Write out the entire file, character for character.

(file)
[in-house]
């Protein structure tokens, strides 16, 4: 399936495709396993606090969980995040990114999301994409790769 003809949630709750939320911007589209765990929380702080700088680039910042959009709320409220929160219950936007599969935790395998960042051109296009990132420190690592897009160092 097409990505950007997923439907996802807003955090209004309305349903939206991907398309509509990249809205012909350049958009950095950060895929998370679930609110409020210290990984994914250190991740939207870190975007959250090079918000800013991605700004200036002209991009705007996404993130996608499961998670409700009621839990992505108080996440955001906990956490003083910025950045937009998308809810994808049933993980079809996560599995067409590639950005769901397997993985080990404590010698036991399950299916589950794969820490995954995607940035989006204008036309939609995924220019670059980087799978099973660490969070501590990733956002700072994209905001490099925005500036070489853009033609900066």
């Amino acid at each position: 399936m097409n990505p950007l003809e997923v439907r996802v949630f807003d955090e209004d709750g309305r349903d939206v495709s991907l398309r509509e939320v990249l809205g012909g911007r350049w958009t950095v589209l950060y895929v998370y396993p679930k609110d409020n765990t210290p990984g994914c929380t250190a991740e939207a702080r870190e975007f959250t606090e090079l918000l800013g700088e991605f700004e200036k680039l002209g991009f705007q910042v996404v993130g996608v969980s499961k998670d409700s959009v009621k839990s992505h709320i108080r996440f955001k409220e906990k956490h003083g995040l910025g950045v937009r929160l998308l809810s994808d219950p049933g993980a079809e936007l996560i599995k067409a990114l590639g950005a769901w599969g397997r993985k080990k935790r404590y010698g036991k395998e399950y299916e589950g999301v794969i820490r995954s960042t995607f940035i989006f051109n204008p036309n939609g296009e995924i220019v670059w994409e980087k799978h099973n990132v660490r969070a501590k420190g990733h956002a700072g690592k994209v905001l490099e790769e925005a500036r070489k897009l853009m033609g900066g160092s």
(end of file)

[in-house]
């Protein structure tokens, strides 16, 4: 399936495709396993606090969980995040990114999301994409790769 003809949630709750939320911007589209765990929380702080700088680039910042959009709320409220929160219950936007599969935790395998960042051109296009990132420190690592897009160092 097409990505950007997923439907996802807003955090209004309305349903939206991907398309509509990249809205012909350049958009950095950060895929998370679930609110409020210290990984994914250190991740939207870190975007959250090079918000800013991605700004200036002209991009705007996404993130996608499961998670409700009621839990992505108080996440955001906990956490003083910025950045937009998308809810994808049933993980079809996560599995067409590639950005769901397997993985080990404590010698036991399950299916589950794969820490995954995607940035989006204008036309939609995924220019670059980087799978099973660490969070501590990733956002700072994209905001490099925005500036070489853009033609900066």
């Amino acid at each position: 399936m097409n990505p950007l003809e997923v439907r996802v949630f807003d955090e209004d709750g309305r349903d939206v495709s991907l398309r509509e939320v990249l809205g012909g911007r350049w958009t950095v589209l950060y895929v998370y396993p679930k609110d409020n765990t210290p990984g994914c929380t250190a991740e939207a702080r870190e975007f959250t606090e090079l918000l800013g700088e991605f700004e200036k680039l002209g991009f705007q910042v996404v993130g996608v969980s499961k998670d409700s959009v009621k839990s992505h709320i108080r996440f955001k409220e906990k956490h003083g995040l910025g950045v937009r929160l998308l809810s994808d219950p049933g993980a079809e936007l996560i599995k067409a990114l590639g950005a769901w599969g397997r993985k080990k935790r404590y010698g036991k395998e399950y299916e589950g999301v794969i820490r995954s960042t995607f940035i989006f051109n204008p036309n939609g296009e995924i220019v670059w994409e980087k799978h099973n990132v660490r969070a501590k420190g990733h956002a700072g690592k994209v905001l490099e790769e925005a500036r070489k897009l853009m033609g900066g160092s």